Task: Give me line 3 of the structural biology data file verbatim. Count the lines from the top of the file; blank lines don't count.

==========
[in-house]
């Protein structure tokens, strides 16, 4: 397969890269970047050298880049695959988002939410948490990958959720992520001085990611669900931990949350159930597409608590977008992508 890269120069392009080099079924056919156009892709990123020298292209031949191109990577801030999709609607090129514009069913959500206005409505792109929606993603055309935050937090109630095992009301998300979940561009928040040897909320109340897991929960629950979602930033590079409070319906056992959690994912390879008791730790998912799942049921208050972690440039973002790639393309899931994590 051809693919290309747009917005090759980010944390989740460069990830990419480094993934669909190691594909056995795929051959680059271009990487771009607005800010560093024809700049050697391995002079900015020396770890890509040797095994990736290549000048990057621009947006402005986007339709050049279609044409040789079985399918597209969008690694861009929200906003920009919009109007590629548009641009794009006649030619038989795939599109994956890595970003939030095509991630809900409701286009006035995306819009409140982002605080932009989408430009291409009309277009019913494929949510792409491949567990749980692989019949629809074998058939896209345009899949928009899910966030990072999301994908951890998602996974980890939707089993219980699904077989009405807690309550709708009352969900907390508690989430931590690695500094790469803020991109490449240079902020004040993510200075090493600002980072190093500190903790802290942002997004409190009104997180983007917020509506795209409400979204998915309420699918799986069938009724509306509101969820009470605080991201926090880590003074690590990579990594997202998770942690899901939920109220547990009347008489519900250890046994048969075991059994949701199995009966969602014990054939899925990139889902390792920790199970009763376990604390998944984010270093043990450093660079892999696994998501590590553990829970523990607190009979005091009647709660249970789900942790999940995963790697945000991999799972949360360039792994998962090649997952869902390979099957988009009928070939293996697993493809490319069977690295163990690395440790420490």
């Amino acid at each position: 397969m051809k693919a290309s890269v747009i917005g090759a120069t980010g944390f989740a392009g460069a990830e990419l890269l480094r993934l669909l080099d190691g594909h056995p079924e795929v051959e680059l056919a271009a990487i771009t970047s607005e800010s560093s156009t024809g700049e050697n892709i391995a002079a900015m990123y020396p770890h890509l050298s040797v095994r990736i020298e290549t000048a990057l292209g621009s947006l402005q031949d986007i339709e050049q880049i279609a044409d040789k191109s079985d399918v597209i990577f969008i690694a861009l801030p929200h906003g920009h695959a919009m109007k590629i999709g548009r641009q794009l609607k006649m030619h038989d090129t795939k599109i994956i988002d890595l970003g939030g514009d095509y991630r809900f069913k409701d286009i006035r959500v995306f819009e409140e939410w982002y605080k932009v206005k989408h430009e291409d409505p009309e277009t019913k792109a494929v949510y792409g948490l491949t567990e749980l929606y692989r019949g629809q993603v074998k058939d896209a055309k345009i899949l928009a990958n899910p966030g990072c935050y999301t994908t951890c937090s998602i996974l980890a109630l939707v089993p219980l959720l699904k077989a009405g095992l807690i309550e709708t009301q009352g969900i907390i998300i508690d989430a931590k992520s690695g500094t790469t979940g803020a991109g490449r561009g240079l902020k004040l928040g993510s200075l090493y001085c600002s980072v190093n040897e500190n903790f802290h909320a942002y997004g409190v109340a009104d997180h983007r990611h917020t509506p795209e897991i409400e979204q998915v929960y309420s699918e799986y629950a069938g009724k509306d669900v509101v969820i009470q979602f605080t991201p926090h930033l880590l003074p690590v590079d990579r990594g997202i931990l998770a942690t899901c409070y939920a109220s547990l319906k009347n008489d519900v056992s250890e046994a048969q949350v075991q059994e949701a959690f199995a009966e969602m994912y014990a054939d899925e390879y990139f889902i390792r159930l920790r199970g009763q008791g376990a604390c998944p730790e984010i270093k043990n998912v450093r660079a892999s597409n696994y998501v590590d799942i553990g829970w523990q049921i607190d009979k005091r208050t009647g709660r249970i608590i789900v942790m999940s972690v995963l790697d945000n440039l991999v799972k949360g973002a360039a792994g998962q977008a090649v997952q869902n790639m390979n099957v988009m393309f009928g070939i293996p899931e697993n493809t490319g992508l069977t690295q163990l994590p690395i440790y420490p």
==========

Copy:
């Amino acid at each position: 397969m051809k693919a290309s890269v747009i917005g090759a120069t980010g944390f989740a392009g460069a990830e990419l890269l480094r993934l669909l080099d190691g594909h056995p079924e795929v051959e680059l056919a271009a990487i771009t970047s607005e800010s560093s156009t024809g700049e050697n892709i391995a002079a900015m990123y020396p770890h890509l050298s040797v095994r990736i020298e290549t000048a990057l292209g621009s947006l402005q031949d986007i339709e050049q880049i279609a044409d040789k191109s079985d399918v597209i990577f969008i690694a861009l801030p929200h906003g920009h695959a919009m109007k590629i999709g548009r641009q794009l609607k006649m030619h038989d090129t795939k599109i994956i988002d890595l970003g939030g514009d095509y991630r809900f069913k409701d286009i006035r959500v995306f819009e409140e939410w982002y605080k932009v206005k989408h430009e291409d409505p009309e277009t019913k792109a494929v949510y792409g948490l491949t567990e749980l929606y692989r019949g629809q993603v074998k058939d896209a055309k345009i899949l928009a990958n899910p966030g990072c935050y999301t994908t951890c937090s998602i996974l980890a109630l939707v089993p219980l959720l699904k077989a009405g095992l807690i309550e709708t009301q009352g969900i907390i998300i508690d989430a931590k992520s690695g500094t790469t979940g803020a991109g490449r561009g240079l902020k004040l928040g993510s200075l090493y001085c600002s980072v190093n040897e500190n903790f802290h909320a942002y997004g409190v109340a009104d997180h983007r990611h917020t509506p795209e897991i409400e979204q998915v929960y309420s699918e799986y629950a069938g009724k509306d669900v509101v969820i009470q979602f605080t991201p926090h930033l880590l003074p690590v590079d990579r990594g997202i931990l998770a942690t899901c409070y939920a109220s547990l319906k009347n008489d519900v056992s250890e046994a048969q949350v075991q059994e949701a959690f199995a009966e969602m994912y014990a054939d899925e390879y990139f889902i390792r159930l920790r199970g009763q008791g376990a604390c998944p730790e984010i270093k043990n998912v450093r660079a892999s597409n696994y998501v590590d799942i553990g829970w523990q049921i607190d009979k005091r208050t009647g709660r249970i608590i789900v942790m999940s972690v995963l790697d945000n440039l991999v799972k949360g973002a360039a792994g998962q977008a090649v997952q869902n790639m390979n099957v988009m393309f009928g070939i293996p899931e697993n493809t490319g992508l069977t690295q163990l994590p690395i440790y420490p």